Winner: The more time you put in your egg salad, the better

This week's champ memorializes her great aunt through careful chopping and just enough mayonnaise

Published April 13, 2010 12:20AM (EDT)

This winning entry for the Salon Kitchen Challenge -- in which we asked readers to come up with their most wonderful egg salad -- comes to us courtesy of Nikki Stern. Check out this week's Challenge here.

I never knew my mother's mother; she died three months before I was born. Within a year, my grandfather had remarried his second cousin -- a 52-year old single New York City working woman we came to know as Aunt Ray. She was a tiny dynamo of 4-foot-6 and she filled my grandfather's life with joy.

Every year, my family visited her and "Grampa Newark," as we called him, in New Jersey. We always ate the same lunch at their apartment: egg salad, sliced rye bread, sliced tomatoes, iceberg lettuce, coffee and angel food cake. I have no idea if Aunt Ray could cook; the angel food cake was store-bought. But the egg salad was homemade and amazing: delicate and perfectly moist. Ray insisted there were only four ingredients: eggs, carrots, celery and mayonnaise, but I always thought there was a secret she wasn't sharing.

After college, my sister and I both ended up in New York and visits to Aunt Ray, by now a widow, continued for another 15 years. Again, we ate the familiar meal at lunch, but now she prepared it in front of us as we sat at the kitchen table and gabbed about our peripatetic lives. Finally we discovered the secret to her egg salad. Follow the recipe to the letter and you should only be so lucky to make egg salad as good as Ray's.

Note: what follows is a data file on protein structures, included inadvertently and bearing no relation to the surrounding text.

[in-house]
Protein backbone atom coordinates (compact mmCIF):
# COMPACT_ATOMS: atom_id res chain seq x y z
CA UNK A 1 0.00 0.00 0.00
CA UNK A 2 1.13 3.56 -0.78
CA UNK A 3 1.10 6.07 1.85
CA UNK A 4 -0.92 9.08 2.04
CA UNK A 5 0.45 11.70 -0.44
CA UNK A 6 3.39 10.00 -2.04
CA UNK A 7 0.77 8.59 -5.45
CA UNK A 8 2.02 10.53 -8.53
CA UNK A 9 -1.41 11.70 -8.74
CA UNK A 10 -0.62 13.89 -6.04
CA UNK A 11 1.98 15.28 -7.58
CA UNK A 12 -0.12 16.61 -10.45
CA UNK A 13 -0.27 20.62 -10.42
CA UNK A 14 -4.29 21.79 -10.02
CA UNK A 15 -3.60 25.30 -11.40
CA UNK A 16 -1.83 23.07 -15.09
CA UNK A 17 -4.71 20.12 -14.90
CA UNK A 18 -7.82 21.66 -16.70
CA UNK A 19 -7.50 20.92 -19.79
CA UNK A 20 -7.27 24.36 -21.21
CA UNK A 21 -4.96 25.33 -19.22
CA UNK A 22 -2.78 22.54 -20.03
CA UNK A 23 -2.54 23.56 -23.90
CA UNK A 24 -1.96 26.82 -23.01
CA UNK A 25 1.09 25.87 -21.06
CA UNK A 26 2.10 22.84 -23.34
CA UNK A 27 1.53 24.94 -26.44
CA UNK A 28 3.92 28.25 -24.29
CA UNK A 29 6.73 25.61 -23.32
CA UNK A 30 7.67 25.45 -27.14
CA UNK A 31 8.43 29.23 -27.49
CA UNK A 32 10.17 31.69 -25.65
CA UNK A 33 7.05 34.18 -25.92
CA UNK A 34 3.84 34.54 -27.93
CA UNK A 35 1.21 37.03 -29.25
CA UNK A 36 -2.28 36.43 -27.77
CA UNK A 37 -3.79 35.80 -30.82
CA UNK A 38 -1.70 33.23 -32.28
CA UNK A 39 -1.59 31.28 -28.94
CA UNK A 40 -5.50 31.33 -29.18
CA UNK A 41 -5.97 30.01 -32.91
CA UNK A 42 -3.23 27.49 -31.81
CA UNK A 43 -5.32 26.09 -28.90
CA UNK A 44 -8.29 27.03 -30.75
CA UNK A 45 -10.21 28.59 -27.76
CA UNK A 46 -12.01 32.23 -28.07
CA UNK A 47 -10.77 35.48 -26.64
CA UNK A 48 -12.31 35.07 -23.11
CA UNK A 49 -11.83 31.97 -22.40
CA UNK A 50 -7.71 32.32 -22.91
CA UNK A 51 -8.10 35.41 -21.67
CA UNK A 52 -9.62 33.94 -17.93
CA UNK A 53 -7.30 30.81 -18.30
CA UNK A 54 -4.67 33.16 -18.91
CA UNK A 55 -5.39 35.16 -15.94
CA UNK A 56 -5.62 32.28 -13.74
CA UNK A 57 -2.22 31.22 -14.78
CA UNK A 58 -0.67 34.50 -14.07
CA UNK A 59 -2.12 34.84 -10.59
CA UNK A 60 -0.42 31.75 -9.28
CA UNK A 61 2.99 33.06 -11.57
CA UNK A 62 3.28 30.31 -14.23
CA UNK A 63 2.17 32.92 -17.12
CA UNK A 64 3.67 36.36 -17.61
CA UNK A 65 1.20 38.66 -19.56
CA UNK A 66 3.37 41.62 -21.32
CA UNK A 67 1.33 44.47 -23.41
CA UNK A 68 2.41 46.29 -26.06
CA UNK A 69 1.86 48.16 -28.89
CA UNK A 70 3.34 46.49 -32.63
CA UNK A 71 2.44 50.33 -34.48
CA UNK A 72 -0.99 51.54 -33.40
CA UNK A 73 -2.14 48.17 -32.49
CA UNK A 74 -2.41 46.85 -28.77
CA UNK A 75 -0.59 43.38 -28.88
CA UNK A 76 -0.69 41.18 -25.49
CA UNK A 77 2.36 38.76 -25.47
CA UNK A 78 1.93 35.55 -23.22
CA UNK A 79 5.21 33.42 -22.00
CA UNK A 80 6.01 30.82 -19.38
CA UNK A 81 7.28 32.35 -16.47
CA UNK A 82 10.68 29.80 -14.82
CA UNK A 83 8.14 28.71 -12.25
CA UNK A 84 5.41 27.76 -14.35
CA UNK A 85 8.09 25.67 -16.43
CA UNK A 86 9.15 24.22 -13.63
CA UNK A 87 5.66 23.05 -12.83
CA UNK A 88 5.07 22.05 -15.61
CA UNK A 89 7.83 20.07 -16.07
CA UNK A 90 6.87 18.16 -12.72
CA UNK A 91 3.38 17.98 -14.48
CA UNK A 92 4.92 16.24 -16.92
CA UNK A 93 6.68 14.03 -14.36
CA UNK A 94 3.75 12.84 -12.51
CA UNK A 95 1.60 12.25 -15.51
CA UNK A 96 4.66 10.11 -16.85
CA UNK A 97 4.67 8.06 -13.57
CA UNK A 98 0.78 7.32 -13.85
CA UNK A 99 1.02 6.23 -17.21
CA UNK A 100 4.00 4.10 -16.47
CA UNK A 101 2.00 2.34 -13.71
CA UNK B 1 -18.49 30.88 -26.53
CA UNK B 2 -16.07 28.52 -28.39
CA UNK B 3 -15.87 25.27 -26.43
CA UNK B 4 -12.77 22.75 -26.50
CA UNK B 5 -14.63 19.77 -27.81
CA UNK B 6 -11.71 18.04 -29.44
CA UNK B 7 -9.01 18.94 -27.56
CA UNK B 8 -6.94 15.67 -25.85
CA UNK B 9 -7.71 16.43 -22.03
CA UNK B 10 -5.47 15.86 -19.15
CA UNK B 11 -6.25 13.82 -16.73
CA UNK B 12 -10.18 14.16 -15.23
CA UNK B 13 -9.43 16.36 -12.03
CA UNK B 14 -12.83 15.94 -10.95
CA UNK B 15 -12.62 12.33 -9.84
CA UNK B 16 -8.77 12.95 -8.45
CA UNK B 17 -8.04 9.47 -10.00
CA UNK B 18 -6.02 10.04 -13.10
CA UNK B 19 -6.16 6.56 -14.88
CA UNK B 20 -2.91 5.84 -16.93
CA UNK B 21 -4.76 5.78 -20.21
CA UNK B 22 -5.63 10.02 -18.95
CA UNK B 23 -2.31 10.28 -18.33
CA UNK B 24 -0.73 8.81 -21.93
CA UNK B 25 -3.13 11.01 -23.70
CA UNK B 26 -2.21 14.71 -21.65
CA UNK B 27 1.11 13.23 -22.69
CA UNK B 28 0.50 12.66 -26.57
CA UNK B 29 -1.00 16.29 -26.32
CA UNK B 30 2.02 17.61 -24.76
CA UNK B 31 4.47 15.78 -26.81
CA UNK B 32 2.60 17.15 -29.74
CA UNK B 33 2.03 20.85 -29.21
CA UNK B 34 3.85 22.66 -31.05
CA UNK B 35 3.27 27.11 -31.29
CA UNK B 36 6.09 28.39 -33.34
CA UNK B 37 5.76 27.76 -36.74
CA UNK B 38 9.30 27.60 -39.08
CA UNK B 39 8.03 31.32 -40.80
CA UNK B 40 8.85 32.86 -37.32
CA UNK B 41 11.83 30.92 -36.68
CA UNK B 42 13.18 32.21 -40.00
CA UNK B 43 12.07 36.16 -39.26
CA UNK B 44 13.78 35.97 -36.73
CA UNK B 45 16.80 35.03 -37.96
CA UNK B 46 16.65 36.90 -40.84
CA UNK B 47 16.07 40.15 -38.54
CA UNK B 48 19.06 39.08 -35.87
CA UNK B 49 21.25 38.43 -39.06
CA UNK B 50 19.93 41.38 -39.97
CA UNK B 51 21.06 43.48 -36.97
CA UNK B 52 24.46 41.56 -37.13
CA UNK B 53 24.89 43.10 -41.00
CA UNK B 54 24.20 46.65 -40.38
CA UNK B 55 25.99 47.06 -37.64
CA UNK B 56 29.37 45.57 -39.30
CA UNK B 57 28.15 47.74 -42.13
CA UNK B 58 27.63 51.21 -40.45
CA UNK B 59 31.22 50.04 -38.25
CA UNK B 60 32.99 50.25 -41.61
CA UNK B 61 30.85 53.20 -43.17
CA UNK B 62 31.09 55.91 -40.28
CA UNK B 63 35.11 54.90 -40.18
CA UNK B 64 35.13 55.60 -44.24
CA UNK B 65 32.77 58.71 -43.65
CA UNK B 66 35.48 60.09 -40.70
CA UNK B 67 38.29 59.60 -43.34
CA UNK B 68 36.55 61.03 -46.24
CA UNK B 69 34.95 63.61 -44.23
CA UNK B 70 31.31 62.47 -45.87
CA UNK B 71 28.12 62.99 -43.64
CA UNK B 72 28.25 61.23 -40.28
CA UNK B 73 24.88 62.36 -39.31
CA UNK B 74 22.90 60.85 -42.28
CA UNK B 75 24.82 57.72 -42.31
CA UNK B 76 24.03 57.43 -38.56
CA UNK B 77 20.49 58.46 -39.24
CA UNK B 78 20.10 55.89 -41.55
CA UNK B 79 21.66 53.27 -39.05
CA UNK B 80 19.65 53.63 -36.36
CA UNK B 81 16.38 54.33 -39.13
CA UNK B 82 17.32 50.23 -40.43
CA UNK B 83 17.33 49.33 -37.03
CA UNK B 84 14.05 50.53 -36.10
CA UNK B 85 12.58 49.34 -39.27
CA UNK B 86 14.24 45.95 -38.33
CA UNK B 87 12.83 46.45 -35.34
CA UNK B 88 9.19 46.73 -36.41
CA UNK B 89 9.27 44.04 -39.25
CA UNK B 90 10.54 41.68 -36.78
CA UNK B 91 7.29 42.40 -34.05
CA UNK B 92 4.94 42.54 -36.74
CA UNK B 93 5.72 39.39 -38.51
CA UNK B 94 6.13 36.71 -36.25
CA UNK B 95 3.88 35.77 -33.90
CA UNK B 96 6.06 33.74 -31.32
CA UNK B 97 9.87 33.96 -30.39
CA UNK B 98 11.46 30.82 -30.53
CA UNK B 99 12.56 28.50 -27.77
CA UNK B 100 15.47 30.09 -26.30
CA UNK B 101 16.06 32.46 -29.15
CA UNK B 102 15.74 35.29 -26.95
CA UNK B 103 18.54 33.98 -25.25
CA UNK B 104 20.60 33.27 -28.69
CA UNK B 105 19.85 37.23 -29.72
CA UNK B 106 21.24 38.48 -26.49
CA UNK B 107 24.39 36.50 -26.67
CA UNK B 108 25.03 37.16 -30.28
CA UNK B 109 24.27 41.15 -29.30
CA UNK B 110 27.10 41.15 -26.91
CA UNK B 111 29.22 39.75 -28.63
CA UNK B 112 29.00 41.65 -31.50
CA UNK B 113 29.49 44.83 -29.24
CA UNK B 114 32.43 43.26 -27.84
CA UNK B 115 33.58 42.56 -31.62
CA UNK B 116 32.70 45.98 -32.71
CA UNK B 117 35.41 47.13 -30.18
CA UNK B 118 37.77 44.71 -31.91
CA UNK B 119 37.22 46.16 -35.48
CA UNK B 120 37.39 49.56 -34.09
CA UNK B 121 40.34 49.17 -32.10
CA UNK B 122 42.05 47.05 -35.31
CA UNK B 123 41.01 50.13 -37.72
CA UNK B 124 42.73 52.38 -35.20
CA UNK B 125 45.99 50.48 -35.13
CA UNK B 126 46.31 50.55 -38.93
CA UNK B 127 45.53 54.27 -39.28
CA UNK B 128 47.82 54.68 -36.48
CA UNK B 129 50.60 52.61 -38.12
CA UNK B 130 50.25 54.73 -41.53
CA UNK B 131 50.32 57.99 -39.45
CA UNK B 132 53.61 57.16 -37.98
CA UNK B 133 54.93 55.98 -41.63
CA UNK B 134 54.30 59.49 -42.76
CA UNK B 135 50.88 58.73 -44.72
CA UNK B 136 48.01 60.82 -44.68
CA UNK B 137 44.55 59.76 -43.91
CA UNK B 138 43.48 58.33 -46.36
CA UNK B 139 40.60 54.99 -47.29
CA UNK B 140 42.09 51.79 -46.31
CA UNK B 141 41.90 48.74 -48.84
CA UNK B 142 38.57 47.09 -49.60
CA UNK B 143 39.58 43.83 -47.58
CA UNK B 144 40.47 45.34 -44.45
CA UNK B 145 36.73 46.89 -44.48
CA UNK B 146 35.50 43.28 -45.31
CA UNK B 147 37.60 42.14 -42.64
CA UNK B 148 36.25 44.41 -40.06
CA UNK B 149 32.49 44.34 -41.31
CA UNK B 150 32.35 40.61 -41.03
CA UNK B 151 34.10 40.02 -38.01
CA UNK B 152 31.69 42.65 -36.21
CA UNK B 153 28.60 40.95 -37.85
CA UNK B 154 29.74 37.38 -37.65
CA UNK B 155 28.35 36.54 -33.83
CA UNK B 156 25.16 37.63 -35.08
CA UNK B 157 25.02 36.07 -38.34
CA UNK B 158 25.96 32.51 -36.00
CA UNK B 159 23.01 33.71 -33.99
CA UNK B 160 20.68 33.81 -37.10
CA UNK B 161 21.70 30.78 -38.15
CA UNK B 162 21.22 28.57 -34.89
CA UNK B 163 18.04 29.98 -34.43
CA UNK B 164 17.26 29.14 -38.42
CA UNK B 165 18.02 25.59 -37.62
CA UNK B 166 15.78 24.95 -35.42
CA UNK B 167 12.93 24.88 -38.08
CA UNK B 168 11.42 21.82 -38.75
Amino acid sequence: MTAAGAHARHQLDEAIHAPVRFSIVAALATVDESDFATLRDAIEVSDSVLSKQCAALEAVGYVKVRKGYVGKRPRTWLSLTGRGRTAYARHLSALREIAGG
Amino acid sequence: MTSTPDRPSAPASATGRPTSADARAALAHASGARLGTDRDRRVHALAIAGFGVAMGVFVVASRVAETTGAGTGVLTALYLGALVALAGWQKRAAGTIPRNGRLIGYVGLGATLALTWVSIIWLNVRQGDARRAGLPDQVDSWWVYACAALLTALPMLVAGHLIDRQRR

Aunt Ray's Amazing Egg Salad

Serves 6

The best egg salad starts with the best hard-boiled eggs. The size of the pot depends on how much egg salad you wish to make and how big your eggs are. As a main dish, assume you will need 2 eggs per person.

12 large eggs (no cracks in the shells)
6 stalks of celery
6 carrots of equal size (peeled)
Mayonnaise to bind: The amount may vary according to taste; but the egg salad shouldn't be too wet, so add a little at a time. And use real mayo.
Salt and pepper to taste

  1. Let eggs come to room temperature and place carefully in one layer in a pot. Every egg should touch the bottom and have a little wiggle room from side to side, but not too much. Cover the eggs with tap water. No salt is needed.
  2. Bring the eggs to a rolling boil, then turn off the heat source and cover. Let sit for 15 minutes. No peeking.
  3. Run under cold water until cool to the touch. Refrigerate until ready to use, up to 4 days.
  4. When ready to make the egg salad, peel the eggs.
  5. Now we separate the men from the boys, the women from the girls, the egg salad aficionados from the "it's all the same to me" crowd: Carefully, slowly and lovingly dice the eggs, cleaned celery, and carrots into impossibly small, nearly invisible but also absolutely equal-size pieces.
  6. Combine in a non-metal bowl with a little salt and pepper and just enough mayonnaise to bind. The egg salad will be slightly dry, with a consistency that makes it perfect for spreading or as a salad topping but with just enough crunch to keep it interesting.

This kind of preparation requires patience and precision, and the love only a grandmother (biological or otherwise) can bring to the table.

By Nikki Stern

Nikki Stern regularly blogs on Open Salon. She is the author of "Because I Say So: The Dangerous Appeal of Moral Authority."

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Related Topics ------------------------------------------

Food Kitchen Challenge